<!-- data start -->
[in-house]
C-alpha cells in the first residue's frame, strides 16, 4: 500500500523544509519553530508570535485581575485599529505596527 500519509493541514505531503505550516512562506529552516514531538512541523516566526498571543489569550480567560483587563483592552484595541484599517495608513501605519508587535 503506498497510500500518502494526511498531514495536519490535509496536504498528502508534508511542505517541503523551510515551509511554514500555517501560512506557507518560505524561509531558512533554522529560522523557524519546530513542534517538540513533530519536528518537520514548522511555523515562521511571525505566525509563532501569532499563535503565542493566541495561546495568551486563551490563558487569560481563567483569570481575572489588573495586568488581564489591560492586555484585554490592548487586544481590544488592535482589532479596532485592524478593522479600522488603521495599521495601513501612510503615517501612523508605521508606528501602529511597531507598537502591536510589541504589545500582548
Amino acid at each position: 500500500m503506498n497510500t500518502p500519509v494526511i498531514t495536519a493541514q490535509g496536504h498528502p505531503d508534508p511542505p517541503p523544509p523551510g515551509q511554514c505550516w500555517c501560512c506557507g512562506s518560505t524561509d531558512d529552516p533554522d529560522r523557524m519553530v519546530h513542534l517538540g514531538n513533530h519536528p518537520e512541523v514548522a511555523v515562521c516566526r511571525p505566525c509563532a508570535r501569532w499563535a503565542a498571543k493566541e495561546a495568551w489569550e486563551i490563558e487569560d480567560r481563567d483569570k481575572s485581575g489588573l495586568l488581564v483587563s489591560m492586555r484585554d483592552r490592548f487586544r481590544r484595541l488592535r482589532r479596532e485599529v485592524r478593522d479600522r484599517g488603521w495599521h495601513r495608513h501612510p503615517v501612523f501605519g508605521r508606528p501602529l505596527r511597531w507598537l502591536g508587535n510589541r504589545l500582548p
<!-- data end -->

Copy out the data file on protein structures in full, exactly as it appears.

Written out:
[in-house]
C-alpha cells in the first residue's frame, strides 16, 4: 500500500523544509519553530508570535485581575485599529505596527 500519509493541514505531503505550516512562506529552516514531538512541523516566526498571543489569550480567560483587563483592552484595541484599517495608513501605519508587535 503506498497510500500518502494526511498531514495536519490535509496536504498528502508534508511542505517541503523551510515551509511554514500555517501560512506557507518560505524561509531558512533554522529560522523557524519546530513542534517538540513533530519536528518537520514548522511555523515562521511571525505566525509563532501569532499563535503565542493566541495561546495568551486563551490563558487569560481563567483569570481575572489588573495586568488581564489591560492586555484585554490592548487586544481590544488592535482589532479596532485592524478593522479600522488603521495599521495601513501612510503615517501612523508605521508606528501602529511597531507598537502591536510589541504589545500582548
Amino acid at each position: 500500500m503506498n497510500t500518502p500519509v494526511i498531514t495536519a493541514q490535509g496536504h498528502p505531503d508534508p511542505p517541503p523544509p523551510g515551509q511554514c505550516w500555517c501560512c506557507g512562506s518560505t524561509d531558512d529552516p533554522d529560522r523557524m519553530v519546530h513542534l517538540g514531538n513533530h519536528p518537520e512541523v514548522a511555523v515562521c516566526r511571525p505566525c509563532a508570535r501569532w499563535a503565542a498571543k493566541e495561546a495568551w489569550e486563551i490563558e487569560d480567560r481563567d483569570k481575572s485581575g489588573l495586568l488581564v483587563s489591560m492586555r484585554d483592552r490592548f487586544r481590544r484595541l488592535r482589532r479596532e485599529v485592524r478593522d479600522r484599517g488603521w495599521h495601513r495608513h501612510p503615517v501612523f501605519g508605521r508606528p501602529l505596527r511597531w507598537l502591536g508587535n510589541r504589545l500582548p